The two sleep experts also recommend that women get out of bed if they wake up in the middle of the night and can't get back to sleep within a half-hour or so. But instead of working, they recommend that women do something calming, monotonous or even boring: fold clothing, or read old magazines or books in dim light.
"They're better able to fall back asleep quicker than if they stayed in bed and became frustrated," Hays said.
Women with extreme insomnia might even consider trying a counter-intuitive approach in which they limit their time in bed, Hays said. If they're only getting five hours of good sleep a night, for instance, they could allow themselves only four hours in bed.
"If they spend less time in bed, there's a better chance they'll spend more of that time sleeping," Hays said.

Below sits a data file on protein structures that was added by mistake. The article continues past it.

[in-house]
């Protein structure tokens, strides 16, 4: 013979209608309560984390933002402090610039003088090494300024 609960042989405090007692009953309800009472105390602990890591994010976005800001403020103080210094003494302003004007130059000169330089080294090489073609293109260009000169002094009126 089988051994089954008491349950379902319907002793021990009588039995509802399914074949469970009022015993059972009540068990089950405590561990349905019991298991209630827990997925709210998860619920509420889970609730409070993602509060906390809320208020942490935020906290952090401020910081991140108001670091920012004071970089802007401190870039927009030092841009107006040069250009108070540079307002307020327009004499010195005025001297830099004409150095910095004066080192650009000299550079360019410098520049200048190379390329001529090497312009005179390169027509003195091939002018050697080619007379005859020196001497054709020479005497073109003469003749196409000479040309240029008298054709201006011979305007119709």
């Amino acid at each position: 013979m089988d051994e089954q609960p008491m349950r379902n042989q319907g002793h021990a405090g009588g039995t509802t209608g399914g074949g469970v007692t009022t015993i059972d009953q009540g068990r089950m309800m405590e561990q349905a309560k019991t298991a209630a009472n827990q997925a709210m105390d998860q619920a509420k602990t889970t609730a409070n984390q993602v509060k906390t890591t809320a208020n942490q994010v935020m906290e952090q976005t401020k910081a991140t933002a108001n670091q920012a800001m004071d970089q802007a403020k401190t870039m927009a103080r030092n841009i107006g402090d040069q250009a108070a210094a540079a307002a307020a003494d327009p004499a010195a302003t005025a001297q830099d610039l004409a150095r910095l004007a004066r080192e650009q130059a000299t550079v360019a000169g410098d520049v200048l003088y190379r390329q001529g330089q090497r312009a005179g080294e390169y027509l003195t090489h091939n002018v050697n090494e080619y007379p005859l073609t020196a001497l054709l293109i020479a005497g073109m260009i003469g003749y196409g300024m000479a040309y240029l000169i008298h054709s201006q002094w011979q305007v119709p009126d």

Another little sleep trick involves body temperature. Researchers have found that sleep comes with a drop in a person's core temperature, Hays noted. Taking a relaxing warm bath before bedtime could help aid sleep. "That may increase the amount the body's temperature actually drops, which may help sleep continuity," he explained.
Finally, women can help themselves fall asleep by "setting the table" for sleep by adopting a routine set of relaxing rituals just before bedtime.
"A lot of people treat sleep like an on/off switch," Harris said. "You should set aside a half-hour to treat sleep like a dimmer switch." Sit in a favorite chair, dim the lights and do something relaxing and enjoyable.
"You're setting the stage for sleep," she said. "Then get in bed when you're actually sleepy."
The U.S. Centers for Disease Control and Prevention has more on sleep and sleep disorders.
SOURCES: Ryan S. Hays, M.D., assistant professor, neurology, University of Texas Southweste
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